Boston tests API approach to develop new permitting site

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Boston’s IT staff is trying to simultaneously change the way they build software and streamline the city’s construction permitting process with a new website.

On Nov. 2, Mayor Martin Walsh announced the launch of the “Boston Permits & Licenses” online portal, which features a streamlined user interface to help homeowners and contractors more easily track the progress of major construction projects. Rather than hiring a contractor to build a complete permitting system, the IT office opted to construct an API that would act as a “glue” between the front end and back end of the portal.

Chief Information Officer Jascha Franklin-Hodge told StateScoop that the API gives the city more flexibility to select vendors better suited for designing different pieces of the system — and it makes it easier for the city to switch vendors.

“What we’re trying to do with this project is both solve some specific problems around permitting and licensing for the people investing in the city of Boston, but also to learn how to do a more iterative approach to development,” Franklin-Hodge said. “We think that’s probably the way in which government software will be built in the future for all sorts of applications, not just this.”

Matt Mayrl, deputy CIO, said Walsh had flagged the permitting system as a contender for an overhaul in January 2014.

“As Mayor Walsh came into office, he made it a priority to make it a better experience for someone going through the permitting process,” Mayrl said. “So for us, in the technology office, we faced the question right off the bat.”

But as Mayrl started to examine the city’s old permit system, he realized that the tools in place “weren’t going to be able to provide the quality user experience that we really wanted.” In response, the city hosted its first civic hackathon, called “HubHacks,” in August to start generating ideas around how to create a “supportive user experience” with a new system.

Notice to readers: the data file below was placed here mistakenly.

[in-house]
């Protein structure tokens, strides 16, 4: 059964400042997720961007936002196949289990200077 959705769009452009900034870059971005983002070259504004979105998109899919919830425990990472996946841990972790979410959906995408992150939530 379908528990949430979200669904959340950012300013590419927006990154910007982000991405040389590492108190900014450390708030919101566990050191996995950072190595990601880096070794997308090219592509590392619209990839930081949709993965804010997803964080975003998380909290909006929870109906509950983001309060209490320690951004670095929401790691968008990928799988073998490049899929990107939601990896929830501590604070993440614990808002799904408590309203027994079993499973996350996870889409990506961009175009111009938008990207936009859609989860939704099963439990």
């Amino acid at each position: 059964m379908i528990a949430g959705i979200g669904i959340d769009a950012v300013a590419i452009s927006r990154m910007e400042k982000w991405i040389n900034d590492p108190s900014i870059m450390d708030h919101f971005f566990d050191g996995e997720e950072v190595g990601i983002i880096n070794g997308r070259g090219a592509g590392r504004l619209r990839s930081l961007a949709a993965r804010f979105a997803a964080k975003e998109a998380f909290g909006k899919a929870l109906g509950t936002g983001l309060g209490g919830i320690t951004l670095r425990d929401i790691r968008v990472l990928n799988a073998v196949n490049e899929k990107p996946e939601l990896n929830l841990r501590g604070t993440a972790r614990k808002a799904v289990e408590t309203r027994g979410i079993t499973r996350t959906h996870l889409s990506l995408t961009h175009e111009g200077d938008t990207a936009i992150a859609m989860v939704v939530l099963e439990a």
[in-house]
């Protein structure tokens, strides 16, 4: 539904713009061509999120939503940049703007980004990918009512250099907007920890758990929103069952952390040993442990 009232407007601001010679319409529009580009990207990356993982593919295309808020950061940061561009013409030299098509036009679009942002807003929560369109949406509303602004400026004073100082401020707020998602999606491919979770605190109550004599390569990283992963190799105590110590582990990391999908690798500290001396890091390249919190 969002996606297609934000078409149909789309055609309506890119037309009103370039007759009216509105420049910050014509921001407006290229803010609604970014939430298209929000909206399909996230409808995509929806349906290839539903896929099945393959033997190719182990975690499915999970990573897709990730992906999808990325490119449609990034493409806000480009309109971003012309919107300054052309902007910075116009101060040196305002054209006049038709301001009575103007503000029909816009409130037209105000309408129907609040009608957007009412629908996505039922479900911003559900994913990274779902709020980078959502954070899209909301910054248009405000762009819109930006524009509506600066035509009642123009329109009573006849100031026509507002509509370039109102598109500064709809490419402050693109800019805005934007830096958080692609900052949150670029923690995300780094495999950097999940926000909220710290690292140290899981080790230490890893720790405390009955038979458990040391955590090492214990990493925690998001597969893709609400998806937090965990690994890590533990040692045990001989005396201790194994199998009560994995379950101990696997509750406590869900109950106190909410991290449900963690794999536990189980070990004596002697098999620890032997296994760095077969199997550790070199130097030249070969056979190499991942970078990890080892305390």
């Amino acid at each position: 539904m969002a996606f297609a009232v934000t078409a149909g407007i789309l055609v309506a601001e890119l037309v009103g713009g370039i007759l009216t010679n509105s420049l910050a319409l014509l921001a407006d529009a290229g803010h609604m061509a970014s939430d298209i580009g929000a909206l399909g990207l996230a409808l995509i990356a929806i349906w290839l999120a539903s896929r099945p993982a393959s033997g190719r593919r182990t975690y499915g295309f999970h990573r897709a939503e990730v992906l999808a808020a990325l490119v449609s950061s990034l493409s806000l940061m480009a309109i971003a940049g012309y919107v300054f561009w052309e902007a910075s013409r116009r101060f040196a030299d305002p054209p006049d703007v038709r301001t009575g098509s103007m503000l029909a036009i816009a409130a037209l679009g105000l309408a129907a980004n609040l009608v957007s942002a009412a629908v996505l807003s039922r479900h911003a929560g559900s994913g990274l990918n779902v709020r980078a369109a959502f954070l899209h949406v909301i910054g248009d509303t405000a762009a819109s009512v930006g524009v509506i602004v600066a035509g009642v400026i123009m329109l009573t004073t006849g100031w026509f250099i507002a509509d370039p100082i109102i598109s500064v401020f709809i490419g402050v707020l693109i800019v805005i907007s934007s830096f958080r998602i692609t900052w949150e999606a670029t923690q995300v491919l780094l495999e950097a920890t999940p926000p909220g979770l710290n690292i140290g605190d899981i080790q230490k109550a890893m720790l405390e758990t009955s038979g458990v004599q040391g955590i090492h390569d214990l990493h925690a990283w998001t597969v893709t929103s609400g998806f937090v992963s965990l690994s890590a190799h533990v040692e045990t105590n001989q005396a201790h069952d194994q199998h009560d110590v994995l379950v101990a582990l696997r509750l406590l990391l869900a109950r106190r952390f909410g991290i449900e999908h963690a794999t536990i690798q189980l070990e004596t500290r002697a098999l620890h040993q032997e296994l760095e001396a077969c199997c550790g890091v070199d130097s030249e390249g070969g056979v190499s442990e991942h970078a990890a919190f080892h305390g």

With those results in hand, the department set about building the API for the portal, and once that was completed, Mayrl said it helped the city “work with a much broader range of partners” when it came time to issue a RFP.

“We had 12 responses to the RFP, which is, for us, a very robust set of responses, with companies ranging from those with 15 employees to your typical government IT partner,” Mayrl said.

By December, the city settled on Accela and OpenCounter, a smaller firm out of San Francisco, to team up on the project.

Now that their work is finished, Mayrl said the new portal is making it easier for people managing complex home improvement projects. The new system groups together all relevant permits for a project, meaning that people can track the review process for both the permits they’ve applied for and those that their contractors are working to obtain.

“It also allows you to go ahead and eliminate some of the constant entry of data,” Mayrl said. “If you needed to pull three permits for a kitchen remodel, you’d have to manually enter your name and the project details that were essentially shared across multiple permits.”

But Mayrl notes that there are other features coming to the portal in the near future. Not only will the portal eventually include every permit or license available in the city, but Mayrl also hopes to create a tool that “will guide someone through understanding exactly which permits they need in any given project.”

He believes that addition could help fuel a boom of new business in Boston.

“I firmly believe we have some projects that just don’t go forward because people can’t fully wrap their head around what’s needed to move forward,” Mayrl said. “I think, two, three years down the road, as the tool is fully developed, we’ll actually see more work being done in the city of Boston.”

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Boston, Economy, Jascha Franklin-Hodge, Massachusetts, Mayor Martin Walsh, Procurement, State & Local News, States
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